|scientific name Smerinthus jamaicensis |
common name Twin-spotted Sphinx
Adults have been collected in Alberta from early May through mid-July.
Open woodland, woodland edges and clearings, shrub stands, etc.
A medium-sized (5.0-7.0 cm wingspan) sphinx moth with pale grey forewings with darker grey and black markings. Hindwings are pink hindwings with a wide white border and a large black spot in the anal angle, which contains two parallel blue spots or bars. It can be confused only with the One-eyed Sphinx, which is larger and has a more complex dark pattern on the forewings. The combination of the two blue bars in the hindwing spot (a circle in the One-eyed sphinx) and the sharp border between the pink and the pale ground of the hindwing (shading together in One-eyed sphinx) will identify the Twin-spot Sphinx. Male Twin-spot sphinx also have much longer pectinations of the antennae than do males of One-eyed sphinx. D. Macaulay image
The Twin-spot Sphinx rivals the One-eyed Sphinx in its beauty. Although not quite as common, it is found in the same habitats, and the two species are often collected together. Like the One-eyed, the Twin-spot comes to light. It is never (?) found nectaring at flowers, even at dusk, as are some other species of sphinx. The larvae are solitary defoliators and there appears to be a single brood each year.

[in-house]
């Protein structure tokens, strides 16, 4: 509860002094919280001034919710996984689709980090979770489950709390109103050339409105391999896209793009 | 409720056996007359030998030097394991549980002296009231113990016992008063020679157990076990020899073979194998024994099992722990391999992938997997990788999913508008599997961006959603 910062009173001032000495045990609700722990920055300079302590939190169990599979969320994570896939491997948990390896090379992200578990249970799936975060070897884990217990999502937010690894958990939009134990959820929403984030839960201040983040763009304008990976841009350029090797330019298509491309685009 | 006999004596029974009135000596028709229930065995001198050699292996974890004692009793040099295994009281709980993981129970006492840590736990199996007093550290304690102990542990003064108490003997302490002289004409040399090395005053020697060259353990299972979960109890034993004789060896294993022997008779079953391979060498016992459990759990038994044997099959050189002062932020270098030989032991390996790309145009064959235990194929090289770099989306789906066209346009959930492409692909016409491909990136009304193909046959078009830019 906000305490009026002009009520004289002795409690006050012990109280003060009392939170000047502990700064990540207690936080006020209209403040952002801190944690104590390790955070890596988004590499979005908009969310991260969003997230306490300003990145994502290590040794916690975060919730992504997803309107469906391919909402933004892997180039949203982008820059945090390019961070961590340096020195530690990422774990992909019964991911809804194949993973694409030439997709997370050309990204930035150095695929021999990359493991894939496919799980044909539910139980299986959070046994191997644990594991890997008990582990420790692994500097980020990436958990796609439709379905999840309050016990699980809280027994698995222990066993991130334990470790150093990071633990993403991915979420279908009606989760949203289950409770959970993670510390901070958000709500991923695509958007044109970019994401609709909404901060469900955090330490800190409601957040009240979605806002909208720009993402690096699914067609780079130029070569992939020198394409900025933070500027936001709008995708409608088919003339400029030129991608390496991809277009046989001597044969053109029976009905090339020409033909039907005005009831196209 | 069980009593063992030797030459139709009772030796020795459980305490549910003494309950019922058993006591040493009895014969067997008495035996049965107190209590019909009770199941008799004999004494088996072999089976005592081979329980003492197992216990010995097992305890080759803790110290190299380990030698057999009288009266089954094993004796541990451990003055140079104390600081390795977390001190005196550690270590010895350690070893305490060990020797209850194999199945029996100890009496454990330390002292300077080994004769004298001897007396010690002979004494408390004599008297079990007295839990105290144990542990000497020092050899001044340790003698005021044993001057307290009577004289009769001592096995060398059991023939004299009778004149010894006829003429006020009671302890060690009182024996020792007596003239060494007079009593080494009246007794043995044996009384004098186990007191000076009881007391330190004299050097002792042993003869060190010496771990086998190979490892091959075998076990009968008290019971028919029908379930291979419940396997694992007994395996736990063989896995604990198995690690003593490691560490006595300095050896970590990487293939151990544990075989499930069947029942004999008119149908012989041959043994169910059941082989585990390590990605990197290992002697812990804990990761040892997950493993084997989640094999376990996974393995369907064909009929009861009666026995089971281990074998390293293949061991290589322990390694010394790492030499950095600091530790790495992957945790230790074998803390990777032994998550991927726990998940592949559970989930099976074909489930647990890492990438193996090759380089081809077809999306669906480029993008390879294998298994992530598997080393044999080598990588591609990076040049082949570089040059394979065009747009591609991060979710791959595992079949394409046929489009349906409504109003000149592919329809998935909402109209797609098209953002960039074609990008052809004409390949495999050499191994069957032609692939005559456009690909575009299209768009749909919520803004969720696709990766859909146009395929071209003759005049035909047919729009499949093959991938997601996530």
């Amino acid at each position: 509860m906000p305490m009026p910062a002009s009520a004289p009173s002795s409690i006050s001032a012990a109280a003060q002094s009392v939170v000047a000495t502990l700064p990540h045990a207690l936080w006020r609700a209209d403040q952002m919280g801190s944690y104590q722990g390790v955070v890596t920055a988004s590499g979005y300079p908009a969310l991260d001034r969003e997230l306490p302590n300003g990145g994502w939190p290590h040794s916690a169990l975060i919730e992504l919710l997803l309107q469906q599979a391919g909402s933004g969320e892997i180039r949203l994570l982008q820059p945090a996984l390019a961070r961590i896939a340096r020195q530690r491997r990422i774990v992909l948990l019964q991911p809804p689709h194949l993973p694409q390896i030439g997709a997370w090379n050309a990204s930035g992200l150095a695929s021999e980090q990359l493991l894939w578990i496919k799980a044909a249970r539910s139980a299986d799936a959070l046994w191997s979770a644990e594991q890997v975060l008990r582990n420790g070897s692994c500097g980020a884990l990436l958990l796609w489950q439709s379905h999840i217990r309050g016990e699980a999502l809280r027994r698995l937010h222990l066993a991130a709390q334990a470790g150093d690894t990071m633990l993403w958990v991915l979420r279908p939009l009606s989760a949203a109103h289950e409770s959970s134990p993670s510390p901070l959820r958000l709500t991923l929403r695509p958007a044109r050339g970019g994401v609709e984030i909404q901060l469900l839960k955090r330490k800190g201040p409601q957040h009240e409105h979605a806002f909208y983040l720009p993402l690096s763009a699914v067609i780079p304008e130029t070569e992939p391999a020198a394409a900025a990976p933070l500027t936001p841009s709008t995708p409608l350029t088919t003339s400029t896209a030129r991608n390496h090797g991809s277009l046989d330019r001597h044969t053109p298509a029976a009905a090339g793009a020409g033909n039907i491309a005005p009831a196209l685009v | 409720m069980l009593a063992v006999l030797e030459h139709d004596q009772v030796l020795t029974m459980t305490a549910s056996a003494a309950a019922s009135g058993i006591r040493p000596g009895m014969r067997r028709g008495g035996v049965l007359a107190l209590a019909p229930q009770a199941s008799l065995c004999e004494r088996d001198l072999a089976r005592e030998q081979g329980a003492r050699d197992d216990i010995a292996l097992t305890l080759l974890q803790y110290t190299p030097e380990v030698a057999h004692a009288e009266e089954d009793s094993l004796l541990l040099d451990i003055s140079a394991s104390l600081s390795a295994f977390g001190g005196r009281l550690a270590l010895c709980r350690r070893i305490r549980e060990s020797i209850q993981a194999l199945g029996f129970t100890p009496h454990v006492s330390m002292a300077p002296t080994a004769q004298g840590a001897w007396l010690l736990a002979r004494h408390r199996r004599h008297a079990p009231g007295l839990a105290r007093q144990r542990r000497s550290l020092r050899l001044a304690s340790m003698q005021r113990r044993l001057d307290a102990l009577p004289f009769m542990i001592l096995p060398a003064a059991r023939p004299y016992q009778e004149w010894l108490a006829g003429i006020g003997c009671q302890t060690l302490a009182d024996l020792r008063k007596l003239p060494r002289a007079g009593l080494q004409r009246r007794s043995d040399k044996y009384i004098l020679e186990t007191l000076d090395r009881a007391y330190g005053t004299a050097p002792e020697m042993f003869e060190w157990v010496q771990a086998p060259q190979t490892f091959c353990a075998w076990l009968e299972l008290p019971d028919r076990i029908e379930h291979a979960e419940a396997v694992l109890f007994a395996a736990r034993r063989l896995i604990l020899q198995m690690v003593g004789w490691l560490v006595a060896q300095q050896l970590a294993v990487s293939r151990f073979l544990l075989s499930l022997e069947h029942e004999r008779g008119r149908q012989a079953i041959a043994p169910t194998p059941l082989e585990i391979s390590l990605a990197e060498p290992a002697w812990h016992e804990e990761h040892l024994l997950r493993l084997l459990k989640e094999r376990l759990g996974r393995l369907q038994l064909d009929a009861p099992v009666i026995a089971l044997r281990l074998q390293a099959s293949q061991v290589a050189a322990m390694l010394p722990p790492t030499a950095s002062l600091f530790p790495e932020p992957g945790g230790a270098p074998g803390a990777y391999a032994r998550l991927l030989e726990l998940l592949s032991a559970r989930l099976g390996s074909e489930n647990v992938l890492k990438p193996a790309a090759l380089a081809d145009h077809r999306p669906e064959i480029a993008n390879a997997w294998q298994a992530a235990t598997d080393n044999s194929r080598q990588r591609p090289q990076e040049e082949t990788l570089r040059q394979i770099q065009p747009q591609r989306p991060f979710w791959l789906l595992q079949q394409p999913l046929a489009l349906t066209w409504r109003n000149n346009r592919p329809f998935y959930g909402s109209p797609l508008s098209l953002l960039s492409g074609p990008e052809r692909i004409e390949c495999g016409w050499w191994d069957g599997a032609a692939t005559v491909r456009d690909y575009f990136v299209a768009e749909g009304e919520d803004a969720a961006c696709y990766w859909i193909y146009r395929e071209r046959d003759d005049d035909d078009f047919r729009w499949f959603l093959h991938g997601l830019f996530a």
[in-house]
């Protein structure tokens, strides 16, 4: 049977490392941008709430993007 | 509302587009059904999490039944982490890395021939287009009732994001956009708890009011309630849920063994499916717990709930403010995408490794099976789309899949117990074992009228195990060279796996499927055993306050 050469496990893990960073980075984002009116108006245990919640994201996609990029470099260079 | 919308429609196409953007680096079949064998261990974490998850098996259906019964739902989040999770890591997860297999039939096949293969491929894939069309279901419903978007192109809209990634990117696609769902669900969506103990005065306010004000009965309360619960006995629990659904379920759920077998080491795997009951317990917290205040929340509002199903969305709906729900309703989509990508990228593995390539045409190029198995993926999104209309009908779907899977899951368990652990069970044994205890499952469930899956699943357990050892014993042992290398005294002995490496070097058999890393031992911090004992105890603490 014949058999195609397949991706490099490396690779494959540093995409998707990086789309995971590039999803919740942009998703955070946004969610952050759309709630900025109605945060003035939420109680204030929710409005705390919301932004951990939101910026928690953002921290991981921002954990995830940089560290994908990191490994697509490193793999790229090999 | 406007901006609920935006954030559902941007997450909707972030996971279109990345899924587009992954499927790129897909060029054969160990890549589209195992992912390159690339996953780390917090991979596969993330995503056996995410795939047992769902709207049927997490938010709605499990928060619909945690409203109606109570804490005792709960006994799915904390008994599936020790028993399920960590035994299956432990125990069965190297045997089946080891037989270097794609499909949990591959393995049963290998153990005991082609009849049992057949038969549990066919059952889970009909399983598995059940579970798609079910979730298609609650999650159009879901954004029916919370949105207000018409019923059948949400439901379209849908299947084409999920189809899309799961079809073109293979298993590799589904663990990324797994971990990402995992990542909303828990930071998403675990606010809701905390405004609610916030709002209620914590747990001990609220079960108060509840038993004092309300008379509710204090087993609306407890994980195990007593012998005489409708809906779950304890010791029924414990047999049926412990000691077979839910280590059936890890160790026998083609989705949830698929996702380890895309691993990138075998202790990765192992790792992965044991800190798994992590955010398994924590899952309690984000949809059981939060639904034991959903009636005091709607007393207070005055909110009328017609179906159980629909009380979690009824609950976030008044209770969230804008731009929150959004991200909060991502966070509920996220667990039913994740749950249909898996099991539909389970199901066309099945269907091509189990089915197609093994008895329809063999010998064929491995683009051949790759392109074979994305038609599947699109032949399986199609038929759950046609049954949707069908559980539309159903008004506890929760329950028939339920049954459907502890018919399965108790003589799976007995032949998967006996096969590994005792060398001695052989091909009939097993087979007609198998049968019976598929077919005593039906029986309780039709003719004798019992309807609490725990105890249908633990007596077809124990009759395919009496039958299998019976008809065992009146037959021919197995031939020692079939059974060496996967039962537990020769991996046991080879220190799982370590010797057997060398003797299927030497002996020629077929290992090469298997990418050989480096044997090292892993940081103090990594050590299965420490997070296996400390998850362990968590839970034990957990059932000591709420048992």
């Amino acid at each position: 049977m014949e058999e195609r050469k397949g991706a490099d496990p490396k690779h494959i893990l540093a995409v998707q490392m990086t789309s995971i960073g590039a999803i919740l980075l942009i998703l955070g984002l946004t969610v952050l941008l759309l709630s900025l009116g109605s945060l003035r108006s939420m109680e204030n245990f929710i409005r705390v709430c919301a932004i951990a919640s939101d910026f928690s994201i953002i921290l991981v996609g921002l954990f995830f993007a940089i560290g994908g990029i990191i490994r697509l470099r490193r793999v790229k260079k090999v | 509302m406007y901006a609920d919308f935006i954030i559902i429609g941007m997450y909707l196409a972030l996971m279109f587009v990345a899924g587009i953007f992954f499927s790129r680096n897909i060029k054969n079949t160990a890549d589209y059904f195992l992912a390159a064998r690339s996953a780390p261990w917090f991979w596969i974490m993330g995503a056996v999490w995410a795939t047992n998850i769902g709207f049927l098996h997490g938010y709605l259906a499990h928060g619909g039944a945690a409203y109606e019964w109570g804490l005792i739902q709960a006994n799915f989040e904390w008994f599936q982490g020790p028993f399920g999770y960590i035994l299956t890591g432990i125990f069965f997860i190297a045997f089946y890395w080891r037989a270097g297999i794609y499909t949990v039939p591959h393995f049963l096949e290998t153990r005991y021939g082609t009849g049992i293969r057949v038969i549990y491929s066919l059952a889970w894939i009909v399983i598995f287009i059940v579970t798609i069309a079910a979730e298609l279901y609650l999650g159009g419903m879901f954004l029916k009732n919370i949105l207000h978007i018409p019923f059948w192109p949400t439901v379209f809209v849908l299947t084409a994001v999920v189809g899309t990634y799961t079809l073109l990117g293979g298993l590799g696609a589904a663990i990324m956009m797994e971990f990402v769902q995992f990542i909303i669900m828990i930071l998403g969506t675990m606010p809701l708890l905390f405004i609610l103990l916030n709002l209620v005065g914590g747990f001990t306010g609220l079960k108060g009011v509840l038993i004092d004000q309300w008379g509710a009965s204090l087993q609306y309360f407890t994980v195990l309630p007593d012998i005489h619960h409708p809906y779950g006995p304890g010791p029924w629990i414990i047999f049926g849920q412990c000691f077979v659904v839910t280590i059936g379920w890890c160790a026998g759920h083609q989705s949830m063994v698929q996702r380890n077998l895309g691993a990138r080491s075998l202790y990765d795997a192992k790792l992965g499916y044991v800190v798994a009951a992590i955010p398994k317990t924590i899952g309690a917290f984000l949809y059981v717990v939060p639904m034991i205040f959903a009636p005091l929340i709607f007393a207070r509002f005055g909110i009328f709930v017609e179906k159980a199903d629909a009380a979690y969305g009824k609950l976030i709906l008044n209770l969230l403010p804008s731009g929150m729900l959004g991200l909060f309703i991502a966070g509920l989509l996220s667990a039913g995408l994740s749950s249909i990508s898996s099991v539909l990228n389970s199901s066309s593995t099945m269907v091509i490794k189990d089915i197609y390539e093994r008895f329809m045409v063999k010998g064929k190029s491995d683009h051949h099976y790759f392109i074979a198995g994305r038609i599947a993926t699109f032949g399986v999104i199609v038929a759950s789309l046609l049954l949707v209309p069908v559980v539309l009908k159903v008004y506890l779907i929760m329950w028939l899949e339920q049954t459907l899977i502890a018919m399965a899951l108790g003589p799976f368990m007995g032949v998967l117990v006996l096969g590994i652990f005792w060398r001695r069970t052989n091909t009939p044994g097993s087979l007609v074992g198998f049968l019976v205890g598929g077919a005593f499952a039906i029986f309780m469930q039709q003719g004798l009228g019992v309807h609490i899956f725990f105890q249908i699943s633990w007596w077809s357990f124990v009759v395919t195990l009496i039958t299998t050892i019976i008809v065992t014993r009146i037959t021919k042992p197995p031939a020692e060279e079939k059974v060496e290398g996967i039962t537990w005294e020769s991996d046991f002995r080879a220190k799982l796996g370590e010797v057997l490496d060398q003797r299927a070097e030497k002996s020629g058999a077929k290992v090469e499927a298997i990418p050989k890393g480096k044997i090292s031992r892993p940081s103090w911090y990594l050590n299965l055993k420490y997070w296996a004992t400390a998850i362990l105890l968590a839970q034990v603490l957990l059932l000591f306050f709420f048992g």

A common and widespread species; no concerns.
No Alberta data; elsewhere reported larval hosts include willows (Salix), ash (Fraxinus), birch (Betula), plum and choke cherry (Prunus), pears (Pyrus), elm (Ulmus) and Poplar (Populus). Willows appears to be the preferred host.
Newfoundland west to Yukon and central British Columbia, south to Florida, Missisissippi, Texas, New Mexico and Arizona. It occurs in wooded areas throughout Alberta.
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